Q: As part of the renovation of an old steel mill, we have to make a large opening in a 31_2-foot-thick concrete wall. The general contractor says that the concrete is too thick to be cut with a wall saw. How can we remove the concrete?
A.: There are two other ways the concrete can be removed: diamond wire sawing or stitch drilling. Diamond wire sawing is feasible only if you have access to the back side of the wall. Otherwise, stitch drilling is the only option.
A diamond wire saw cuts with a steel wire that contains diamond-impregnated steel beads. The wire is threaded through holes drilled at the corners of the area to be removed, and the ends are joined by a steel connection sleeve. This continuous-loop diamond wire is mounted on a flywheel and directed to the cut by a series of idler wheels. The flywheel, driven by a hydraulic or electric motor, propels the wire. The wire loop is spun in the plane of the cut while being drawn through the concrete. The thickness of concrete that can be cut by diamond wire sawing is limited only by the power of the motor. However, you must have access to the back of the wall to loop the wire around the concrete. If you can't reach the back of the wall, stitch drilling is the only option.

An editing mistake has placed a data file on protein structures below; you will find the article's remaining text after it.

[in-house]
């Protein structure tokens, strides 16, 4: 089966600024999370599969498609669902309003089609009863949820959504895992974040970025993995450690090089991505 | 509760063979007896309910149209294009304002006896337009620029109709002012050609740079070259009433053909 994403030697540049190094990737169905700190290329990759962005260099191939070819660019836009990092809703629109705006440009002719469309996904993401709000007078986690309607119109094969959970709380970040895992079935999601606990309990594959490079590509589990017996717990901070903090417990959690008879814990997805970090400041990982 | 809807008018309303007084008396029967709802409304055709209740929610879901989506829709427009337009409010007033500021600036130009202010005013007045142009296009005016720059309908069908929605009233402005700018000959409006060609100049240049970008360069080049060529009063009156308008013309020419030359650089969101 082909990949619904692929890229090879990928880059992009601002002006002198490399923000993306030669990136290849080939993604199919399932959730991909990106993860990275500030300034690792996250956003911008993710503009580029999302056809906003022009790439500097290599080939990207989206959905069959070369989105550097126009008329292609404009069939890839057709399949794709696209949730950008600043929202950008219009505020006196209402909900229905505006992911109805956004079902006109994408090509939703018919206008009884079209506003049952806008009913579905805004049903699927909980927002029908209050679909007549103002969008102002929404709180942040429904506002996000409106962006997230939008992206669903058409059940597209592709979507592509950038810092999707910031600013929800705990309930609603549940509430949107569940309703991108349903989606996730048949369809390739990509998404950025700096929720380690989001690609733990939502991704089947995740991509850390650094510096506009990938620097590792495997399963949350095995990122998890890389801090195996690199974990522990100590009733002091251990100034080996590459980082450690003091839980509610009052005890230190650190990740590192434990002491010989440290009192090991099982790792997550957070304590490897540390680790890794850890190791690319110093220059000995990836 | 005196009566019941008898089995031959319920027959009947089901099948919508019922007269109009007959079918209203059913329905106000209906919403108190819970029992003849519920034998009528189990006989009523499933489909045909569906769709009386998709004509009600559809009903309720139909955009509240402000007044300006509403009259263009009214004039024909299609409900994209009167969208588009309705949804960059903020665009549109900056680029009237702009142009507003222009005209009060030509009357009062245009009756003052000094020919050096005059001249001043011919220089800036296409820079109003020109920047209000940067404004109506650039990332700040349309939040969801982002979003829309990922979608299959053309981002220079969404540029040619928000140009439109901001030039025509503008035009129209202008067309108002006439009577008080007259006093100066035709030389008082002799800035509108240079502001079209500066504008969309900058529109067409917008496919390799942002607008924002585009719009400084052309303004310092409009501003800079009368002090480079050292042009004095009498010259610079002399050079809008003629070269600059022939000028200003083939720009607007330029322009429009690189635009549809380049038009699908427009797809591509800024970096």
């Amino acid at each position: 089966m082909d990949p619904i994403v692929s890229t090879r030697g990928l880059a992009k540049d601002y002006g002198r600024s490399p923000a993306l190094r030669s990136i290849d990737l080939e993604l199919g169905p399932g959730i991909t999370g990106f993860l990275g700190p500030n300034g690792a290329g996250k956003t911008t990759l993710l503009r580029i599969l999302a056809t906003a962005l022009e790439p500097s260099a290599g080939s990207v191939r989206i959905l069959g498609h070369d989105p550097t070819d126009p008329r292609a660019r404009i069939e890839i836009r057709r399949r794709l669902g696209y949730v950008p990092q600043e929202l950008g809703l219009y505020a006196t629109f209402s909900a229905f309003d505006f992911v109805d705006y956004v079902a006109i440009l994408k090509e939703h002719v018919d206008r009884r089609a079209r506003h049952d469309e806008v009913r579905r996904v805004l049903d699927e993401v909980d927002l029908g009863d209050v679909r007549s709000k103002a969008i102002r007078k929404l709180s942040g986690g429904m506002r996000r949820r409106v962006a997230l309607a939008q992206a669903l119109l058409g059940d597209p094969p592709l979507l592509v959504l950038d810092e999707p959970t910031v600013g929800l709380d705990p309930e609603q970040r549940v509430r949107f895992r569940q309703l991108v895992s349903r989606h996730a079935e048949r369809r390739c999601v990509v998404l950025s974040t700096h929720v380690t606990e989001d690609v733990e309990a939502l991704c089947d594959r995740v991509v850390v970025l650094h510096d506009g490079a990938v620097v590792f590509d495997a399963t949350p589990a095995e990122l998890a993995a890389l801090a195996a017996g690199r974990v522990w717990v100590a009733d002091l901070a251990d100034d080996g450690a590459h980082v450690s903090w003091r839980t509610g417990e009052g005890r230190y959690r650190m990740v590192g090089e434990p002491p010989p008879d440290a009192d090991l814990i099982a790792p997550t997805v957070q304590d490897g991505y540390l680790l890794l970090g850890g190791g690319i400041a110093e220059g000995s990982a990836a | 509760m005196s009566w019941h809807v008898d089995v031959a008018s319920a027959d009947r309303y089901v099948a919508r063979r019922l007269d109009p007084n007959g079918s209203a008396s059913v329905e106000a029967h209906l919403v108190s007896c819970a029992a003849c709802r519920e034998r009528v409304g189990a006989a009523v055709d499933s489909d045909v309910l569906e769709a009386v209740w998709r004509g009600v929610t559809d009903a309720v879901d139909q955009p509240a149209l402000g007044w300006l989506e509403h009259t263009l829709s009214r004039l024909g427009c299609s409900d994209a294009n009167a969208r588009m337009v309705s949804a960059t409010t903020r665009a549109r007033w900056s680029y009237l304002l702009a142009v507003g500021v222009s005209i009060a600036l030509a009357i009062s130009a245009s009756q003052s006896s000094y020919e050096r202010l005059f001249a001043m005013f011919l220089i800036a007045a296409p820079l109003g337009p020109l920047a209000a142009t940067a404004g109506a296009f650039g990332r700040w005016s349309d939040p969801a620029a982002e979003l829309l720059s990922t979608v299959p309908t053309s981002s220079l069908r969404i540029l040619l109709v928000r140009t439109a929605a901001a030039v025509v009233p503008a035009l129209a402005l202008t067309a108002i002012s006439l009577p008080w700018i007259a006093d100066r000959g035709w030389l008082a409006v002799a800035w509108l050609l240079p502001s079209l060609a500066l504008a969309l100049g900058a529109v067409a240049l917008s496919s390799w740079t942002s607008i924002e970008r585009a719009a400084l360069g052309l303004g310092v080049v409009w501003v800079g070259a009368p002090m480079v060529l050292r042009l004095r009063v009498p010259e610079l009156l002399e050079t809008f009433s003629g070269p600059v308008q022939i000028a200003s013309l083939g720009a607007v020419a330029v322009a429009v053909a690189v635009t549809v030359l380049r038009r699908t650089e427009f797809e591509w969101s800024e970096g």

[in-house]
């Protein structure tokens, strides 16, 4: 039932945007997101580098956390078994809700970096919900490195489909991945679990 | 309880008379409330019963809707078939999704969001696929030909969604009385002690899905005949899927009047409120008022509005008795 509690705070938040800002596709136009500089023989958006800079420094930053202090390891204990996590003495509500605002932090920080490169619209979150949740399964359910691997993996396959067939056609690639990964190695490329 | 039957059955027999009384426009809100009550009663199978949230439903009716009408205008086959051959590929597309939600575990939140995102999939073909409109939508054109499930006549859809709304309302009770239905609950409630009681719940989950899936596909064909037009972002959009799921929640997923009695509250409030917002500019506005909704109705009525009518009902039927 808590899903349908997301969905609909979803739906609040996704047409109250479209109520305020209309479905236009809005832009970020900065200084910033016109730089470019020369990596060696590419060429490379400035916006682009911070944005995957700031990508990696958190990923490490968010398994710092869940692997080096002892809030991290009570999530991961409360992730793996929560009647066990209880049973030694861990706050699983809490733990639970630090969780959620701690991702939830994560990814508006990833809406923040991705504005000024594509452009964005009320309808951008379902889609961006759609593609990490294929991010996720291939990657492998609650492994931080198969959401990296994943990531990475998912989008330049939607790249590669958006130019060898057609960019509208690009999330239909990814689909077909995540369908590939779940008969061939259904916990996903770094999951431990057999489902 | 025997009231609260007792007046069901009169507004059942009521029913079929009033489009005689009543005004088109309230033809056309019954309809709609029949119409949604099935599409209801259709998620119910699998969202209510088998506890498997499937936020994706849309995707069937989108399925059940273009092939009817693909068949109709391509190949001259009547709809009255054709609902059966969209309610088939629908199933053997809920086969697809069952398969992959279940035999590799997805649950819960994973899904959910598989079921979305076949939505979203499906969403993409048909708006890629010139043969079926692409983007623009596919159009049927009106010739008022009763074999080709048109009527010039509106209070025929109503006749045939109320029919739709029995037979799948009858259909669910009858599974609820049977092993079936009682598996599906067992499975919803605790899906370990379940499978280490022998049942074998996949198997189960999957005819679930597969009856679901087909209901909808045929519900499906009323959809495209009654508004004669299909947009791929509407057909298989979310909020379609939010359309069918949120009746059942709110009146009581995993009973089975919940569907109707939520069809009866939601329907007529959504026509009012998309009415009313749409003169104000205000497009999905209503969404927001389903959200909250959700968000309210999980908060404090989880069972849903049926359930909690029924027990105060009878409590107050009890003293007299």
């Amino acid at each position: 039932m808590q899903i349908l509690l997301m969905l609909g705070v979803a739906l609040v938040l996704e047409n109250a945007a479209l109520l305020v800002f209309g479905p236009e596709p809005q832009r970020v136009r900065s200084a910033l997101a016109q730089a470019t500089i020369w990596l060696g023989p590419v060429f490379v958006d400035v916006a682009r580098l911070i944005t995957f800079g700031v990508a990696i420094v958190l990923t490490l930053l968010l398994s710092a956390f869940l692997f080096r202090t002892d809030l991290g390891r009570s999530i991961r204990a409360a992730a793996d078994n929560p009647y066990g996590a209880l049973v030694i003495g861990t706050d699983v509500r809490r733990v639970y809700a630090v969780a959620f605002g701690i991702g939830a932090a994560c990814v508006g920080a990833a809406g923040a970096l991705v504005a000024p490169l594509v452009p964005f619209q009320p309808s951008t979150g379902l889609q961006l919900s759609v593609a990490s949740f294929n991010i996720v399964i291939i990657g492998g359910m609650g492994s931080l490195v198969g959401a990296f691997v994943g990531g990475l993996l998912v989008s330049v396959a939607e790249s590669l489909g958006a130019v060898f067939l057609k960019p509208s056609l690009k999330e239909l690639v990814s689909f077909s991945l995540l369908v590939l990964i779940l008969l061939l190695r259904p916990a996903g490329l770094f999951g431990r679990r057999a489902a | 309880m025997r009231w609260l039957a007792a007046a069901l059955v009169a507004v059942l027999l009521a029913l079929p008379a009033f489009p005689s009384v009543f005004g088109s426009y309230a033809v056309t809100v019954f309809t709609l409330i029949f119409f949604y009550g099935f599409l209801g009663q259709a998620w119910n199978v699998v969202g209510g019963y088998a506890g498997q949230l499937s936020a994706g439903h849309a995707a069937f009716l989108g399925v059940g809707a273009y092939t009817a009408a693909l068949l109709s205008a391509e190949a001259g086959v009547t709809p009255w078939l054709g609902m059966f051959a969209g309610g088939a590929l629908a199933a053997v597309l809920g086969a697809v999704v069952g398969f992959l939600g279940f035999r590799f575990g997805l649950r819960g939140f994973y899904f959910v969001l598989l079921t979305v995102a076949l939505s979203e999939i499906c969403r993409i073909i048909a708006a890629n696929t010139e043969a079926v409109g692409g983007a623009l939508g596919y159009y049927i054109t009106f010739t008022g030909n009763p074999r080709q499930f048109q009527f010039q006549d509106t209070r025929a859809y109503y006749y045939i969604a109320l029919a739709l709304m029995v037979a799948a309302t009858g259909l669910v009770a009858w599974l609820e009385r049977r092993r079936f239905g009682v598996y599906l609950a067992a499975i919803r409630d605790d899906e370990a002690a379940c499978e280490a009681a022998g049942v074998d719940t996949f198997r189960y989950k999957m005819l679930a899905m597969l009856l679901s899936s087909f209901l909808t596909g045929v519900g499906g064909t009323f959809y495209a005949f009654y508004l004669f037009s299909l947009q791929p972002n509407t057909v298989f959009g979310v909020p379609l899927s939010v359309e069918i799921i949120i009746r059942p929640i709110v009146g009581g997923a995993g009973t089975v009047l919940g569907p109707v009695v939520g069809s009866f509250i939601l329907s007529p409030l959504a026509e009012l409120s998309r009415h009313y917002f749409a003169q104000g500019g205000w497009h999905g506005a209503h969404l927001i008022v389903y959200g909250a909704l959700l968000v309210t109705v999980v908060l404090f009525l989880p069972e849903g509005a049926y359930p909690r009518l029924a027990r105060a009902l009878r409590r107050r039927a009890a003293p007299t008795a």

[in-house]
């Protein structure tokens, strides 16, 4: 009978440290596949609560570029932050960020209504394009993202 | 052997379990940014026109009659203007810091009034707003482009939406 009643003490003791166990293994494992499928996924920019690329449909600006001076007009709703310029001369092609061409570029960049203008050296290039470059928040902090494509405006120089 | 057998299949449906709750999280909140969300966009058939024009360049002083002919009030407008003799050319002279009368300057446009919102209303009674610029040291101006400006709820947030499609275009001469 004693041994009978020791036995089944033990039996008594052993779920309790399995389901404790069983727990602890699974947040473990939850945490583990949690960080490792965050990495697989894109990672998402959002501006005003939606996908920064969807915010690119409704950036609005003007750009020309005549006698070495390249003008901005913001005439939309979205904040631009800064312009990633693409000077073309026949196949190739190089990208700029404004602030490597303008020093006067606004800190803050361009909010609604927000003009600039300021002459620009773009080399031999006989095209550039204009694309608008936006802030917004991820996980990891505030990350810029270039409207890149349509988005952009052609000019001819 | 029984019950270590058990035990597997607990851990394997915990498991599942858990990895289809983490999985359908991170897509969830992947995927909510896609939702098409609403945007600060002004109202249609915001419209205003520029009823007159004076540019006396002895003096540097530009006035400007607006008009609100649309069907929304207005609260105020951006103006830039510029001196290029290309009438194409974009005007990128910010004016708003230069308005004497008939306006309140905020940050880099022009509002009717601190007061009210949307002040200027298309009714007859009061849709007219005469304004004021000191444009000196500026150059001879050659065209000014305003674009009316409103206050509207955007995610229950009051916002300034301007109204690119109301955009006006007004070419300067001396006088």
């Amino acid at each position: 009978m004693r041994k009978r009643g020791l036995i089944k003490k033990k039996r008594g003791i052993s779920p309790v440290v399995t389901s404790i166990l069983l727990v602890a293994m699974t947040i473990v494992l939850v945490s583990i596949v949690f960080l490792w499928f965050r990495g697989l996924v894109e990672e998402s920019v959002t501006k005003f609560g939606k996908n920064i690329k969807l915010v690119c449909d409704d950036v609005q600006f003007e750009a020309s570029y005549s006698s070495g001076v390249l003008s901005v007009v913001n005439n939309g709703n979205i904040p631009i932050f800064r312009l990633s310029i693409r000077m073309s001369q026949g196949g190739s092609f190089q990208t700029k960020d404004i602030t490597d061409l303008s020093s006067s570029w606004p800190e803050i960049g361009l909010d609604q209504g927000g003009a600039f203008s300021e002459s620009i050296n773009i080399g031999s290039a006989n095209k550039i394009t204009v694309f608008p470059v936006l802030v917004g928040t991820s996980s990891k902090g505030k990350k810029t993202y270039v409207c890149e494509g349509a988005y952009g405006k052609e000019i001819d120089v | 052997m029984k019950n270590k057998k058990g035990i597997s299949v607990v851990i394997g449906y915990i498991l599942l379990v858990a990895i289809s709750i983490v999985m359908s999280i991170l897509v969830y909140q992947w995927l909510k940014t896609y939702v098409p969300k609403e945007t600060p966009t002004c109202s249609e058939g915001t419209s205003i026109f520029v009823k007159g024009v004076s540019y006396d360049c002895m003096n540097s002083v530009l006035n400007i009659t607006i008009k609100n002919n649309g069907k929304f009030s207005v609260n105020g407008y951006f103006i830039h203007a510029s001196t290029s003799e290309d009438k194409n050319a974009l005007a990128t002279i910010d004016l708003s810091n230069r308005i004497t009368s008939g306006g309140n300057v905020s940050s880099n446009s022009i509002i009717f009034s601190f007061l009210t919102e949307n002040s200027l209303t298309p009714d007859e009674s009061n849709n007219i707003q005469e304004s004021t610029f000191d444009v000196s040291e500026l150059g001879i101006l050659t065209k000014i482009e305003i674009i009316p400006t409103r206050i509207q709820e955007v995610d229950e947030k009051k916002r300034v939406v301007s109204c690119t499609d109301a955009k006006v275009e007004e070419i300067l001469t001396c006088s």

Stitch drilling involves drilling overlapping bore holes through the concrete along the perimeter of the area to be removed. Its primary drawback is the risk of costly removal complications if the cutting depth exceeds the accuracy of the drilling equipment, so that uncut concrete remains between adjacent holes. Also, the opening created has very rough edges, so additional concrete removal may be required.
To locate a contractor with diamond wire sawing and stitch drilling capabilities, consider calling the Concrete Sawing & Drilling Association at 614-798-2252 for a list of contractors in your area.
ACI 546-96, Concrete Repair Guide, American Concrete Institute, 1996.